Making a pil pil is a relatively complex preparation that, although it does not need too many ingredients, it does require that they be of quality and that we have a certain skill stirring the pans to get it to bind.
It is essentially a chemical reaction. between olive oil fat and collagen that comes off the cooked fish —which is why it is usually made with cocochas—, which gradually generates that creamy emulsion that we look for in the pilpil.
The quintessential dish to accompany hake recipes or cod recipes, the two most common fish in Basque cuisine, making a pilpil does not always have to be purist and today we bring you one alternative to twelve Michelin stars **Martín Berasategui used** for a baked hake neck.
Originally aired on the show Robin Foodfrom the EITB, together with George’s Davidthe chef from San Sebastian —the most awarded Michelin star in our country—, this recipe is applicable to any type of baked hake preparation that we want to make.
As you will see, it is not a pil pil in puritybut it is a preparation that allows the collagen that begins to come off the hake to be bound with the oil from a refried garlic and that will be the ones that turn both liquids into a creamy sauce that is worth trying at home.
A false pil pil in three steps
In this case, Berasategui also opted for a hake neck because it is a part with more collagen than the trunk or tail of the hakeso we recommend imitating the Gipuzkoan cook for this fake pil pil that garnishes a neck of baked hake with roasted potatoes.
After cooking the potatoes and the neck of hake, Berasategui prepare the traditional refried garlic with very hot oil and add it on top of the hake neck, already cooked and taken out of the oven, to later resort to a couple of tricks that will improve the binding.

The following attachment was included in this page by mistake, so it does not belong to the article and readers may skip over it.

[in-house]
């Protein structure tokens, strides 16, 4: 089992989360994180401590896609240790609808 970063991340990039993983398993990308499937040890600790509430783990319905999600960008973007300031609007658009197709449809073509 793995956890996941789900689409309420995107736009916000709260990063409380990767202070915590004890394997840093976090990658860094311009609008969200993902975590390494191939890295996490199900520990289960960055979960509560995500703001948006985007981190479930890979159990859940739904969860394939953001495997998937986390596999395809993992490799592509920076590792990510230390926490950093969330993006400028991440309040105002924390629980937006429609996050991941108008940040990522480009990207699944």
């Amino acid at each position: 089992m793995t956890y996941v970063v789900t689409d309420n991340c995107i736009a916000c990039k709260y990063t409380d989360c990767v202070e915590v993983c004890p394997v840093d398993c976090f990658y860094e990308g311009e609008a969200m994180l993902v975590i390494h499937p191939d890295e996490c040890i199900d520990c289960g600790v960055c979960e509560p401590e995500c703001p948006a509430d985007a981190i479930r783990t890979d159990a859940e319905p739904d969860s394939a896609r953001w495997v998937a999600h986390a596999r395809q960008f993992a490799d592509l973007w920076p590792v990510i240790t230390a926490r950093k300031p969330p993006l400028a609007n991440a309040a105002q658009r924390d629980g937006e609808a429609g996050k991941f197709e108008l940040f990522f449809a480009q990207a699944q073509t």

The first is add a splash of vinegar on the neck of hake, which will allow a better release of collagen and hake juices. The second is to pour again the liquids from the casserole, which will already be well mixed, in a pan or frying pan and heat them slightly to bathe the neck again.
Like this up to three times, with what is going to getting this mixture to emulsify and load with flavor, making it somewhat thicker and tastier, which is what we call a false pil pil and which is really a very common preparation in Basque cuisine when grilling fish. To do this, he only drains the liquid part of the hake casserole again in that pan, heats it very slightly and inverts it again over the neck.
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This is what happens in the fish grills of municipalities such as Getaria and Orio, which take advantage of the collagen that the fish release to spray them with ‘Lourdes water’, a mixture of oil, vinegar and some other seasoning that allows the collagen to emulsify and offer that succulent sauce so common in turbot or sea bream.
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